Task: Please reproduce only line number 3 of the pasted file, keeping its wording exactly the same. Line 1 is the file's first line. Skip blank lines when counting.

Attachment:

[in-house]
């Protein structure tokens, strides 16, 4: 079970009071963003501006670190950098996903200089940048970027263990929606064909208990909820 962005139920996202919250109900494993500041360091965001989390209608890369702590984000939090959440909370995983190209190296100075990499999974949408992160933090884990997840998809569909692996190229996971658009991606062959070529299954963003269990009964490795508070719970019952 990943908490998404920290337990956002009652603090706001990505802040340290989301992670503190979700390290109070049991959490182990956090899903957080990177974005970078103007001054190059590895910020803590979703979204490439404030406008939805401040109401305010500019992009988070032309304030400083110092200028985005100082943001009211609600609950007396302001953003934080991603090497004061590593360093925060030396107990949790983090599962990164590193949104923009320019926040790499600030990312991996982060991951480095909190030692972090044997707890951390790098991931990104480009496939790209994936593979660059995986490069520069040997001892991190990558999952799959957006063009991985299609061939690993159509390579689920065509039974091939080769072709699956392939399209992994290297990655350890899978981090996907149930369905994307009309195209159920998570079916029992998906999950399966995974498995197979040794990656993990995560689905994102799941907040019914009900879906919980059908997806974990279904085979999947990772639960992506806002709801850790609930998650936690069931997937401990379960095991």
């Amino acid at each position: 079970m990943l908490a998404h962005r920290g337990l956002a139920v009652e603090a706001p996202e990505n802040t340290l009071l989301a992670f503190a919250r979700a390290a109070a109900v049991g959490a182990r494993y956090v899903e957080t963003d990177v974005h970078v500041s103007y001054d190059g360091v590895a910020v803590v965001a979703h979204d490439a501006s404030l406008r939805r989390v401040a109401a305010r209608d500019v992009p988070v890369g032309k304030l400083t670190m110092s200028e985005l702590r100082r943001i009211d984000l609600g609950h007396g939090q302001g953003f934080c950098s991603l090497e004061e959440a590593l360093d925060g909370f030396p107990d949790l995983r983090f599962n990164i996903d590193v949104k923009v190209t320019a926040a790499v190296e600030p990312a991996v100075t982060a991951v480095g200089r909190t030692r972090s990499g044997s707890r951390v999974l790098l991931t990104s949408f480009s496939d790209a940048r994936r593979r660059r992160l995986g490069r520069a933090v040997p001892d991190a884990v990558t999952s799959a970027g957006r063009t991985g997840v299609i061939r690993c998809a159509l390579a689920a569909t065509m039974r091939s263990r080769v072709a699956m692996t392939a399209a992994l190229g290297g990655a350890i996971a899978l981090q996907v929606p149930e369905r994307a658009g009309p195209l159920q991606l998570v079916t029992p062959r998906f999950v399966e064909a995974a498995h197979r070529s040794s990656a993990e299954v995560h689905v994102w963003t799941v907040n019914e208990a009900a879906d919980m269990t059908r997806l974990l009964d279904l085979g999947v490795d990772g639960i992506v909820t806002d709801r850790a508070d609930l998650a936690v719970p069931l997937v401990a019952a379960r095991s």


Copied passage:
């Amino acid at each position: 079970m990943l908490a998404h962005r920290g337990l956002a139920v009652e603090a706001p996202e990505n802040t340290l009071l989301a992670f503190a919250r979700a390290a109070a109900v049991g959490a182990r494993y956090v899903e957080t963003d990177v974005h970078v500041s103007y001054d190059g360091v590895a910020v803590v965001a979703h979204d490439a501006s404030l406008r939805r989390v401040a109401a305010r209608d500019v992009p988070v890369g032309k304030l400083t670190m110092s200028e985005l702590r100082r943001i009211d984000l609600g609950h007396g939090q302001g953003f934080c950098s991603l090497e004061e959440a590593l360093d925060g909370f030396p107990d949790l995983r983090f599962n990164i996903d590193v949104k923009v190209t320019a926040a790499v190296e600030p990312a991996v100075t982060a991951v480095g200089r909190t030692r972090s990499g044997s707890r951390v999974l790098l991931t990104s949408f480009s496939d790209a940048r994936r593979r660059r992160l995986g490069r520069a933090v040997p001892d991190a884990v990558t999952s799959a970027g957006r063009t991985g997840v299609i061939r690993c998809a159509l390579a689920a569909t065509m039974r091939s263990r080769v072709a699956m692996t392939a399209a992994l190229g290297g990655a350890i996971a899978l981090q996907v929606p149930e369905r994307a658009g009309p195209l159920q991606l998570v079916t029992p062959r998906f999950v399966e064909a995974a498995h197979r070529s040794s990656a993990e299954v995560h689905v994102w963003t799941v907040n019914e208990a009900a879906d919980m269990t059908r997806l974990l009964d279904l085979g999947v490795d990772g639960i992506v909820t806002d709801r850790a508070d609930l998650a936690v719970p069931l997937v401990a019952a379960r095991s």